There were several other musical performers during the day and all in all, Saturday was just a wonderful day for enjoying live music, good food, and unique people.

Original post by cyost

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Interview with a Deadhead

April 8th, 2008 by · Comments Off on Interview with a Deadhead

My father is the biggest Deadhead that I know and so I decided to interview him about his experiences with the band.

How many Grateful Dead concerts have you been to?

– 300+

What was your favorite concert and why?

– It was at Saratoga Springs, New York in June 1983. Why? It was simply good times. We [ fellow Deadheads and friends] had been to three or four other concerts on the way up to New York, but Saratoga was the climax of all of those adventures. It began to pour rain when we got there. At that point we felt like we could solve all of the problems in the world.

What’s your favorite Grateful Dead song?

– I can’t pick just one: Box of Rain, Mission in the Rain, and Ripple

What was the draw of the Grateful Dead?

– The music, the drugs, and the camraderie. They [the Grateful Dead] brought everyone together; the  music was like the vehicle used for a road trip. You visit all of these really cool places with some people you know and a lot more people who you’ve never seen before. Everyone’s riding the music (and I would guesss the drugs) that made it all possible.

Was Jerry Garcia the main attraction or was it the whole band?

-It was definitly the whole band, but Jerry was the band.

Are the offshoot Grateful Dead bands any good?

– Yes, but that’s because they’re basically comprised of spin offs from the original band. Its the same talent involved. For instance Phil and Friends has Phil Lesh. Dark Star Orchestra has the original sound board guy from the Grateful Dead, etc.

What does Grateful Dead mean/how did the band choose this name?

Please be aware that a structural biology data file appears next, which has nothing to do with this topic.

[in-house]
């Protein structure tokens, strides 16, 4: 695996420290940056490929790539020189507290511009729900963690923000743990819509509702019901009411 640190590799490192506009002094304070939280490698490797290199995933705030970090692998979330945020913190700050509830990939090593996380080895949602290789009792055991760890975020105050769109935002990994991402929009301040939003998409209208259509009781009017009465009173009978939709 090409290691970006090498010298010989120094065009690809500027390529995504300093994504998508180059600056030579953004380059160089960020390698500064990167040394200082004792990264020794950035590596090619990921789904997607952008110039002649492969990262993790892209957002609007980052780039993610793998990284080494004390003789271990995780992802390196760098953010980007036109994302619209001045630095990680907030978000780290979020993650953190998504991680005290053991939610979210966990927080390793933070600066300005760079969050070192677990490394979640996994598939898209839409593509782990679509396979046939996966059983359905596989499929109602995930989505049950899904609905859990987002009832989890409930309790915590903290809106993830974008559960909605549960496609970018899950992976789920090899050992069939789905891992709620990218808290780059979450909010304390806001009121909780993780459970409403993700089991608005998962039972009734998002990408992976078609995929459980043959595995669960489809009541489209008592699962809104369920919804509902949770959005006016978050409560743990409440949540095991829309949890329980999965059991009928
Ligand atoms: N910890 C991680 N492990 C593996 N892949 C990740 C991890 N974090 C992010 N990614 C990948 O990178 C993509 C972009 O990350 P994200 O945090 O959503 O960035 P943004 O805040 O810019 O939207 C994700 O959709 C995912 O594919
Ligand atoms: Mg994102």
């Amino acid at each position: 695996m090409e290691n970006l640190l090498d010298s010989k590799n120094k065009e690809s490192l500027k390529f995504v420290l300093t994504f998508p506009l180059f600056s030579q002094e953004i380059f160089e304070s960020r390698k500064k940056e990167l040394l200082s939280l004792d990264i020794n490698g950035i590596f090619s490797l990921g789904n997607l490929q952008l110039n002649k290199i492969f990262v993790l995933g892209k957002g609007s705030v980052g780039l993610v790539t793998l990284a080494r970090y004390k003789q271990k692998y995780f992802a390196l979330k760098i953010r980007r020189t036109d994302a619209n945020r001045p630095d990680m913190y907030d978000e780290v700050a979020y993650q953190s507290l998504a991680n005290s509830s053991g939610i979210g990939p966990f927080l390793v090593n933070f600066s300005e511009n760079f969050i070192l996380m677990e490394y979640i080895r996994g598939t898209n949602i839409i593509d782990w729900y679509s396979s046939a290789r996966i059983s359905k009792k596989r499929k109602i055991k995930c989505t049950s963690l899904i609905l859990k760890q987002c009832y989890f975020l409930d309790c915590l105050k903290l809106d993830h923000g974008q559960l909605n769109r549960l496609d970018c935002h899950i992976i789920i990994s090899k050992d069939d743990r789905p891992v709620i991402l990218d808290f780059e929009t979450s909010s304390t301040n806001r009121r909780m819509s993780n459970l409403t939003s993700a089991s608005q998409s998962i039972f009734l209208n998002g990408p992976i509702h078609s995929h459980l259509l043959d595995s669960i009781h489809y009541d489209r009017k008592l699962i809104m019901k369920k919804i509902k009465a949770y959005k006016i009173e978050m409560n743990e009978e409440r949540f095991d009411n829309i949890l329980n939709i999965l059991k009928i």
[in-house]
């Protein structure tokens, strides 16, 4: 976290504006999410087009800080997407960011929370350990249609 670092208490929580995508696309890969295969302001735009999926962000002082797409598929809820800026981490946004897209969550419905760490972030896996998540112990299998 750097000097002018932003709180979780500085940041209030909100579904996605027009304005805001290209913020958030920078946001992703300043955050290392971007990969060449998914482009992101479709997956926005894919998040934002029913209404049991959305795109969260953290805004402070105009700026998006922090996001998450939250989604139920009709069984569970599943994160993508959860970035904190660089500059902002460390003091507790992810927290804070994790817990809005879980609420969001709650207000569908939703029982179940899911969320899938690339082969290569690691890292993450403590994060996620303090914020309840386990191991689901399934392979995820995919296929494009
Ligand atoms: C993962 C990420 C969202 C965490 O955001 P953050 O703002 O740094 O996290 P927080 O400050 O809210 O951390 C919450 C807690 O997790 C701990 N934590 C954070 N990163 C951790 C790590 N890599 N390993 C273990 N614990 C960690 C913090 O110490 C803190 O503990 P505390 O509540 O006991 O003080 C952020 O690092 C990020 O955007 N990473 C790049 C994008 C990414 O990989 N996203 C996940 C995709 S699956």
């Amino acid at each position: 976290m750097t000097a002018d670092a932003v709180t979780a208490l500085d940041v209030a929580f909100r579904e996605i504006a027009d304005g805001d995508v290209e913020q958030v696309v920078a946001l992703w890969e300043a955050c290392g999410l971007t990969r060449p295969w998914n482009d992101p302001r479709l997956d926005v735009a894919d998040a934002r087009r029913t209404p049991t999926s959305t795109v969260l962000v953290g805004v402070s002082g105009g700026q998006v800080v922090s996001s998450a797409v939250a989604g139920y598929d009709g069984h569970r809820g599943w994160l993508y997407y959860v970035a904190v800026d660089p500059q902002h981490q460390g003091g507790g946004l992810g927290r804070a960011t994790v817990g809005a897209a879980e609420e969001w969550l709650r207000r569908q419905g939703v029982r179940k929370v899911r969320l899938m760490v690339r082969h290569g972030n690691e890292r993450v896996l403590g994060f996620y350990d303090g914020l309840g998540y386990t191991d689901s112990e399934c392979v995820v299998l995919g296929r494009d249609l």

– it’s some book of the dead…use the internet and look it up for yourself.

[ well I did and Wikipedia says,” Some say that it was the Tibetan Book Of the Dead, but according to Phil Lesh, in his biography (pp. 62), “…Jer [Garcia] picked up an old Britannica World Language Dictionary…[and]…In that silvery elf-voice he said to me, ‘Hey, man, how about the Grateful Dead?’” The definition there was “the soul of a dead person, or his angel, showing gratitude to someone who, as an act of charity, arranged their burial.”]

Would you say that The Grateful Dead is the best band ever?


Original post by karl

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The Taters

April 6th, 2008 by Reverend · Comments Off on The Taters

The Taters are an old-school rock group, locals especially in the Ashland/ Richmond area. They’ve been together a decade or two and seem to be just getting better. I, rather recently, (1 1/2 years ago) became a fan of their style, talent and charisma, after my boyfriend (a longtime fan) introduced me to their music. The Taters are a bunch of geezers, at least 50 and their audience is about the same, pretty odd to be the only ones under 21 in such a venue.

The Taters play a broad repertoire that includes Bobby Darin, Elvis, Chuck Berry, Roy Orbison, the Beatles as well as tons of originals that are absolutely wonderful. The ‘band’ is really a mix bag of ‘guest players’ sometimes consisting of a fabulous guitar player, mandolin player, guest singers or even a steel pedal.

Really the show cannot be reviewed without a mention of their absolutely hilarious personalities. Those guys are some of the funniest people in the state, devoid of self-consciousness, they will say whatever and make fun of each other the entire show, in a jovial manner of course.

If you have an opportunity to go to a show, check them out!! They’re shows are usually under 10 bucks and it’s well worth the money to see these highly talented, down to earth guys!!!!

Original post by rachellh7

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Hall and Oates

April 2nd, 2008 by · Comments Off on Hall and Oates